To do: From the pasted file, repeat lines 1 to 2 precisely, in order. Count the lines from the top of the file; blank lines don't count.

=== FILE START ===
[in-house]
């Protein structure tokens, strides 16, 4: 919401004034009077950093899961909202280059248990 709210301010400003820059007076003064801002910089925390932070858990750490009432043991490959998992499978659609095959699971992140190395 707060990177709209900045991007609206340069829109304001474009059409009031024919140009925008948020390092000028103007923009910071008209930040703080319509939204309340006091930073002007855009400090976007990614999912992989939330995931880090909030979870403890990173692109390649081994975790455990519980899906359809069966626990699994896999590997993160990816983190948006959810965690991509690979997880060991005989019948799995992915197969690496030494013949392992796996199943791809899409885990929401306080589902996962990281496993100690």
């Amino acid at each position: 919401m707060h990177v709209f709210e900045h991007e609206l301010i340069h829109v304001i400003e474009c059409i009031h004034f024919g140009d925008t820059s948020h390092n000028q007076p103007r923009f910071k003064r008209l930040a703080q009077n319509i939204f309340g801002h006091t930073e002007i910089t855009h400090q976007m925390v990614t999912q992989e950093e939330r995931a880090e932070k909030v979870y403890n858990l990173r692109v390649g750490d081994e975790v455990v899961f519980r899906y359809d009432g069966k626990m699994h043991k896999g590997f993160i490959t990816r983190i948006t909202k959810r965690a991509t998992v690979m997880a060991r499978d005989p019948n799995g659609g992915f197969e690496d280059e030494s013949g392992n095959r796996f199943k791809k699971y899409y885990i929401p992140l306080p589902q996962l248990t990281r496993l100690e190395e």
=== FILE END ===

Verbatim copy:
[in-house]
């Protein structure tokens, strides 16, 4: 919401004034009077950093899961909202280059248990 709210301010400003820059007076003064801002910089925390932070858990750490009432043991490959998992499978659609095959699971992140190395 707060990177709209900045991007609206340069829109304001474009059409009031024919140009925008948020390092000028103007923009910071008209930040703080319509939204309340006091930073002007855009400090976007990614999912992989939330995931880090909030979870403890990173692109390649081994975790455990519980899906359809069966626990699994896999590997993160990816983190948006959810965690991509690979997880060991005989019948799995992915197969690496030494013949392992796996199943791809899409885990929401306080589902996962990281496993100690």